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Why a quiet upper body?

post #1 of 45
Thread Starter 
Why the focus on abs, strong inside, strong core movements? Is it that in order for the lower body to be more active, the upper body has to act as a stabilizer?

How do you interpret "strong core" movements for yourself and for students?
post #2 of 45
Ya can't dance if you keep checking your pockets.

<FONT COLOR="#800080" SIZE="1">[ January 11, 2002 05:05 PM: Message edited 1 time, by man from oz ]</font>
post #3 of 45
I'm not sure I like "strong" anything. For me, that terminology implies some sort of muscle tensing. I don't think you flow with tight muscles.
post #4 of 45
If strong core strength were necessary for expert skiing on difficult terrain, I would be out of the sport. I do not even find strong core strength necessary for skiing moguls all day long.
Having said that, I do talk some to students about using core muscles. Many students use no core muscles at all and when entering the fall line, simply let their skis run away from under them, down hill. Its necessary to use some form of muscle power when entering the fall line and relaxing those muscles when turning out of the fall line to keep the skis under you. Letting students discover what muscles to use to accomplish keeping the skis under them is usually all it takes for the light bulb to go on. I explain that its easier to keep the skis under you right from the start of the turn than it is get them back under you half way through the turn. I stress throughout lessons that skiing is not about strength, its about finesse. Its suppose to be relaxing and the hill is suppose to do most of the work. I really don't get into shape before the start of ski season.
I can't deny the fact that intermediate skiers who are athletic will no doubt enjoy more of the mountain than couch potatos.

<FONT COLOR="#800080" SIZE="1">[ January 12, 2002 06:56 AM: Message edited 1 time, by Pierre eh! ]</font>
post #5 of 45
Isn't this where Lisamarie does her talk on the distinction between core strength and core stability?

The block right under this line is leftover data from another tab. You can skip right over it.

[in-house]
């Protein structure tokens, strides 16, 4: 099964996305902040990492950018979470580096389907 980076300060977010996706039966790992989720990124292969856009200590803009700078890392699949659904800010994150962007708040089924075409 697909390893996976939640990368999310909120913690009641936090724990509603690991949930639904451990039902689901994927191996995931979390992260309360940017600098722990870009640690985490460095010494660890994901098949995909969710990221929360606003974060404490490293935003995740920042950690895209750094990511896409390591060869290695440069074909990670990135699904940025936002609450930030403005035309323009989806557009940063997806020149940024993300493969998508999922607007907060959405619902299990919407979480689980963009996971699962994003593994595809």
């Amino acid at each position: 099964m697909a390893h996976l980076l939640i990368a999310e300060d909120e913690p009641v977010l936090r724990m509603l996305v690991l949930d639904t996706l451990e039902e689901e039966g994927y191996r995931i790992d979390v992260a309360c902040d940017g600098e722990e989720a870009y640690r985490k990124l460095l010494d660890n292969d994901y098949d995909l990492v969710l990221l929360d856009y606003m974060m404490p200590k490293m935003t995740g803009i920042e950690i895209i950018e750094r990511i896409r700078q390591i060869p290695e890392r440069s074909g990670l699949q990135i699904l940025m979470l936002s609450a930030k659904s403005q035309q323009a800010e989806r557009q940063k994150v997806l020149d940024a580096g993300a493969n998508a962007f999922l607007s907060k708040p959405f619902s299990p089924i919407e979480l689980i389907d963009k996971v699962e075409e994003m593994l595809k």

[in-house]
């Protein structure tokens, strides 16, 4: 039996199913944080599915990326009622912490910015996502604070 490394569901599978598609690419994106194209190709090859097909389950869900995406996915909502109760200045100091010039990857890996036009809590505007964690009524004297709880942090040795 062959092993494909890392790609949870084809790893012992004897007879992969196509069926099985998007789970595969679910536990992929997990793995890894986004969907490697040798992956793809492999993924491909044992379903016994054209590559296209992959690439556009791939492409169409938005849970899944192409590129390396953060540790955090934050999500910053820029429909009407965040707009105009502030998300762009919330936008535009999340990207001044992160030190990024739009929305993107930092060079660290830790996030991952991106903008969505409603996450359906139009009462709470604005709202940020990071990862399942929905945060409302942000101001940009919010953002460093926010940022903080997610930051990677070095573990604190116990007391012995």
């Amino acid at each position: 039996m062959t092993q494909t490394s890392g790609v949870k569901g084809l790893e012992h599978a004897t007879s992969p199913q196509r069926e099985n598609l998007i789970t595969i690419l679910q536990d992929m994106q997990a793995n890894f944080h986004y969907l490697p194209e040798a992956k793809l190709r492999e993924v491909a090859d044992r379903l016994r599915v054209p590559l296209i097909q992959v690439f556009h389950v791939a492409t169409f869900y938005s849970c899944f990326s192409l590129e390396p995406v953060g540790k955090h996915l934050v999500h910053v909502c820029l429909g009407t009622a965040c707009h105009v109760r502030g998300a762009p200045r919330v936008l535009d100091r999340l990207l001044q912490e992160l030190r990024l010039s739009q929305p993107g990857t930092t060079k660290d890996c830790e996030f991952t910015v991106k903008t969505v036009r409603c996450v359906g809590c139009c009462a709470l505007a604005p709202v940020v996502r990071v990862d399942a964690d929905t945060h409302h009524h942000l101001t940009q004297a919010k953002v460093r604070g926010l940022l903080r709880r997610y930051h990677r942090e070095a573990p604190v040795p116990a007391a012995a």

post #6 of 45
Thread Starter 
Let me check my understanding. I am hearing less than enthusiastic interest in "strong core movements," even some resistance, and, in Patrick's case, a bit of derision.

I have a friend who says, "What are we pretending not to know?"

Are we pretending that we can just ski with the feet, the heart, or the head?

The strong core is the basis for more sports than just skiing. I'd like to hear from some martial arts people about the chi, for example. It could be that "strong core" has more than just a physical meaning.

I teach three weekly classes for advanced adults. Next week my theme is "quiet upper-active lower" movements, and I am testing and soliciting some ideas here.
post #7 of 45
Maybe replace image of "strong" with "tonus optimus" or functional tension, just enough, and dynamically adjusting as needed.

To orig-Q: Yes, the stable mass of upper body (via it's momentum) allows the lighter feet to be active and agile. The smoother the path of the body the more active the feet can be (watch WC Slalom racers & mogul skiers). If you are moving the upper body around un-necesarily, one or both feet need to anchor to provide a leverage point from which to do so. Excessice arm movements (at 35-50# each) also have an inhibiting effect on agility, and balance as well.

On chi, I use a concept of "grounding" one's weight, or "settling". Bud Cook called it "weight underside" in an Akido workshop at the '80 Nat. Academy. It is the opposite of always pushing up and creating extra verticle tension in the body in unnatural conflict with gravity. One of my favorites is from Denise McCluggage's Center Skier where she talks about "grooving with gravity". I think of skiing as a "gravitational dance" where when we try to cause what we should allow, we only muck up the flow.

<FONT COLOR="#800080" SIZE="1">[ January 12, 2002 08:09 AM: Message edited 2 times, by Arcmeister ]</font>
post #8 of 45
I think the better way to see this Q is to rephrase nolobolono's Q -- if you don't mind, nb!